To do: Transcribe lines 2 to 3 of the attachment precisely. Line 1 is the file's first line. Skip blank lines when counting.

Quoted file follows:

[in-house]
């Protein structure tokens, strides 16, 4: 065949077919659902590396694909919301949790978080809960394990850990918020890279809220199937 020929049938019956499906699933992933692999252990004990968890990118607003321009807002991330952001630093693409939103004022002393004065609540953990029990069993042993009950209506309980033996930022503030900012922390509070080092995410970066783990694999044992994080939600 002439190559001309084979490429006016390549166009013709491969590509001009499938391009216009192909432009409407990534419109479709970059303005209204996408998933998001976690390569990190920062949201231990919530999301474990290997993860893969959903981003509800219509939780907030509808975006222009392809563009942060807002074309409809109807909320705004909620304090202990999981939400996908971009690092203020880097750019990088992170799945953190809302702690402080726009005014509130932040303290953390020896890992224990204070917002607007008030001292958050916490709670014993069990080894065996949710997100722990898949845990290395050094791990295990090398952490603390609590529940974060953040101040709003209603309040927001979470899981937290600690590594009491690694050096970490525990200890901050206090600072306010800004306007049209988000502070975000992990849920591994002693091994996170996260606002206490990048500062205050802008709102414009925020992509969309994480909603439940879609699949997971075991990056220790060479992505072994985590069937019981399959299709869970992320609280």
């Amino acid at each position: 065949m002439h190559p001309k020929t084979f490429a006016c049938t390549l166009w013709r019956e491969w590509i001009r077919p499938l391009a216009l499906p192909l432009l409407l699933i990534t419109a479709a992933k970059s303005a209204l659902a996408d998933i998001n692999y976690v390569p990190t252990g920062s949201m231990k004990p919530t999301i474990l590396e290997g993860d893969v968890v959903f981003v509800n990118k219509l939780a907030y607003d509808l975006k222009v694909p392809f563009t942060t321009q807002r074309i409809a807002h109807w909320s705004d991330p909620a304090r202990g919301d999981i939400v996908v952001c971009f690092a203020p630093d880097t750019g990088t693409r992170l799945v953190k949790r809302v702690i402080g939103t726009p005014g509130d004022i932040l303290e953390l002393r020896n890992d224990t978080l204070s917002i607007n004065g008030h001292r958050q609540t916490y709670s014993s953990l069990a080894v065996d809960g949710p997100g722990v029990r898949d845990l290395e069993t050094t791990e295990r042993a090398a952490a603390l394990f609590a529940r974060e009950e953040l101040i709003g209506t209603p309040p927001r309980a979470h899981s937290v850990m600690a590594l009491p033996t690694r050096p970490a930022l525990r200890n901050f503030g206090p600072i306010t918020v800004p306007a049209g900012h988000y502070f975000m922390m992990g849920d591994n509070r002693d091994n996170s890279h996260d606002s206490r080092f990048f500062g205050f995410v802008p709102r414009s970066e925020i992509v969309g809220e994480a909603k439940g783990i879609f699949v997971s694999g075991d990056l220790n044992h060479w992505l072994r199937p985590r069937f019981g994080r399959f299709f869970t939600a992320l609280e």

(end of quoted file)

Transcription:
């Protein structure tokens, strides 16, 4: 065949077919659902590396694909919301949790978080809960394990850990918020890279809220199937 020929049938019956499906699933992933692999252990004990968890990118607003321009807002991330952001630093693409939103004022002393004065609540953990029990069993042993009950209506309980033996930022503030900012922390509070080092995410970066783990694999044992994080939600 002439190559001309084979490429006016390549166009013709491969590509001009499938391009216009192909432009409407990534419109479709970059303005209204996408998933998001976690390569990190920062949201231990919530999301474990290997993860893969959903981003509800219509939780907030509808975006222009392809563009942060807002074309409809109807909320705004909620304090202990999981939400996908971009690092203020880097750019990088992170799945953190809302702690402080726009005014509130932040303290953390020896890992224990204070917002607007008030001292958050916490709670014993069990080894065996949710997100722990898949845990290395050094791990295990090398952490603390609590529940974060953040101040709003209603309040927001979470899981937290600690590594009491690694050096970490525990200890901050206090600072306010800004306007049209988000502070975000992990849920591994002693091994996170996260606002206490990048500062205050802008709102414009925020992509969309994480909603439940879609699949997971075991990056220790060479992505072994985590069937019981399959299709869970992320609280």
């Amino acid at each position: 065949m002439h190559p001309k020929t084979f490429a006016c049938t390549l166009w013709r019956e491969w590509i001009r077919p499938l391009a216009l499906p192909l432009l409407l699933i990534t419109a479709a992933k970059s303005a209204l659902a996408d998933i998001n692999y976690v390569p990190t252990g920062s949201m231990k004990p919530t999301i474990l590396e290997g993860d893969v968890v959903f981003v509800n990118k219509l939780a907030y607003d509808l975006k222009v694909p392809f563009t942060t321009q807002r074309i409809a807002h109807w909320s705004d991330p909620a304090r202990g919301d999981i939400v996908v952001c971009f690092a203020p630093d880097t750019g990088t693409r992170l799945v953190k949790r809302v702690i402080g939103t726009p005014g509130d004022i932040l303290e953390l002393r020896n890992d224990t978080l204070s917002i607007n004065g008030h001292r958050q609540t916490y709670s014993s953990l069990a080894v065996d809960g949710p997100g722990v029990r898949d845990l290395e069993t050094t791990e295990r042993a090398a952490a603390l394990f609590a529940r974060e009950e953040l101040i709003g209506t209603p309040p927001r309980a979470h899981s937290v850990m600690a590594l009491p033996t690694r050096p970490a930022l525990r200890n901050f503030g206090p600072i306010t918020v800004p306007a049209g900012h988000y502070f975000m922390m992990g849920d591994n509070r002693d091994n996170s890279h996260d606002s206490r080092f990048f500062g205050f995410v802008p709102r414009s970066e925020i992509v969309g809220e994480a909603k439940g783990i879609f699949v997971s694999g075991d990056l220790n044992h060479w992505l072994r199937p985590r069937f019981g994080r399959f299709f869970t939600a992320l609280e």